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The property sector globally currently consumes more energy (34%) compared to the transport sector (27%) or the industry sector (28%). Additionally it is the most significant polluter, with all the biggest potential for significant cuts to greenhouse gas emissions in comparison with other sectors, at no cost.

Buildings present an easily accessible and highly inexpensive ability to reach energy targets. A green building is certainly one that minimises energy use during design, construction, operation and demolition.

The desire to reduce energy use through the operation of buildings is now commonly accepted around the globe. Changing behaviour could result in a 50% decrease in energy use by 2050.

Such savings are strongly influenced by the standard of buildings. Passive buildings are ultra-low energy buildings wherein the requirement for mechanical cooling, heating or ventilation might be eliminated.

Modular or prefabricated green buildings, designed and constructed in factories using precision technologies, may help achieve these standards. These buildings are higher quality and a lot more sustainable than buildings constructed on-site through manual labour. They may be potentially twice as efficient in comparison with on-site building.

However, despite support for prefabricated house there are many of hurdles in the way of a prefab revolution.

Factory production means modular green buildings are better sealed against draughts, which in conventional buildings can take into account 15-25% of winter heat loss.

And factories also provide higher quality control systems, resulting in improved insulation placement and much better energy efficiency. Good insulation cuts energy bills by as much as half compared to uninsulated buildings.

Because production within a factory setting is on-going, rather than depending on individual on-site projects, there is certainly more scope for R&D. This increases the performance of buildings, including leading them to be more resilient to natural disasters.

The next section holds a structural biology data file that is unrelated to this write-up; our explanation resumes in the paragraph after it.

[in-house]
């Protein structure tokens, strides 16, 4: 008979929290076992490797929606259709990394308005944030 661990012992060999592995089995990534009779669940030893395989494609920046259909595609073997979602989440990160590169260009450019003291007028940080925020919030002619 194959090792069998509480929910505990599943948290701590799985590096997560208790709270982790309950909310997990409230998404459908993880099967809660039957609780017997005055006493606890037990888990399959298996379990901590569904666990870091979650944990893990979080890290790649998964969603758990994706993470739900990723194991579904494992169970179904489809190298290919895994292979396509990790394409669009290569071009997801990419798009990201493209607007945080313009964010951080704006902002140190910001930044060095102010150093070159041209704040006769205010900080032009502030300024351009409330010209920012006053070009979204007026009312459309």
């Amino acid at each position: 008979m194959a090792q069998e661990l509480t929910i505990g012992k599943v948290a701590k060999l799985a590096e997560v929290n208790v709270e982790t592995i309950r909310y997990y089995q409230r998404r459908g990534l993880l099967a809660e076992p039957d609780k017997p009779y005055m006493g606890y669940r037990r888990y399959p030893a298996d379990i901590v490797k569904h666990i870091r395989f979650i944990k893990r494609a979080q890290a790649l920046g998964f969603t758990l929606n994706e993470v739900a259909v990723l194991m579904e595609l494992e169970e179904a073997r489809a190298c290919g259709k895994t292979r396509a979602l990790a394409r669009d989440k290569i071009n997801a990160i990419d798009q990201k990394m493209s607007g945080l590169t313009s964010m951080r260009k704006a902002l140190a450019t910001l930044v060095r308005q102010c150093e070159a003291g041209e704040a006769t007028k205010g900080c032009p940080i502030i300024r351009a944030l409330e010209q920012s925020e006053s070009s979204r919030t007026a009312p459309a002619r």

As an example, steel structure warehouse in Japan have performed perfectly during earthquakes, with key manufacturers reporting that none of the houses were destroyed by the 1995 Hanshin Great Earthquake, rather than the destruction of many site-built houses.

Buildings constructed at your location probably can’t get the same benefits as modular buildings. Case studies in britain show savings of 10% to 15% in building costs along with a 40% lowering of transport for factory when compared with on-site production. Factories also don’t lose time as a result of bad weather and get better waste recycling systems.

Sorting waste at Sekisui House Ltd Recycling Centre. Karen Manley

For example, Sekisui House, a Japanese builder, includes a system for all their construction sites where waste is sorted into 27 categories on-site and 80 categories inside their recycling centre to get the best value from the resources.

On-site building is open to the climate. This prevents access to the precision technologies needed to produce buildings towards the highest environmental standards. These technologies include numerical controlled machinery, robotic assembly, building information models, rapid prototyping, assembly lines, test systems, fixing systems, lean construction and enterprise resource planning systems.

As an example, numerical controlled machinery provides more precise machine cutting that can’t be matched by manual efforts. This, coupled with modelling, fixing and testing 98dexppky helps ensure that factories produce more airtight buildings, compared to on-site production, reducing energy leakage.

High-Tech Factory, Shizuoka, Sekisui House Ltd. Karen Manley, Author provided

Less than 5% of brand new detached residential buildings australia wide are modular green buildings.

In leading countries including Sweden the pace is 84%.

In Japan, 15% of most their residential buildings are modular green buildings produced in the world’s most technologically advanced factories.

Globally, you will find a trend toward increased market penetration of green modular buildings. Yet their adoption inside the Australian building sector is slower than expected.

Constructing houses at your location is less sustainable. Grand Canyon National Park/Flickr, CC BY

However, we can easily still get caught up. The most up-to-date evidence shows that strengthening building codes and providing better enforcement is the most affordable path towards more sustainable housing.

Australia doesn’t possess a great record here. Our building codes could possibly be better focused, stricter, and certainly our enforcement could be a lot better.

Building for the future

As the biggest polluter and a high energy user, the construction sector urgently has to reform for climate change mitigation.

There are serious legacy issues. Mistakes we made in the past endure through the life of buildings. Building decisions we make today can be quite costly to reverse, and buildings work for decades! Around Australia, a timber building is likely to last a minimum of 58 years, and a brick building no less than 88 years.

Currently, potential building owners are funnelled toward on-site construction processes, regardless of the clearly documented benefits associated with prefabricated homes. This really is reflected within the low profile given to modular housing in the National Construction Code and a lack of aggressive and well enforced environmental standards. We clearly need better policy to support the modular green building industry.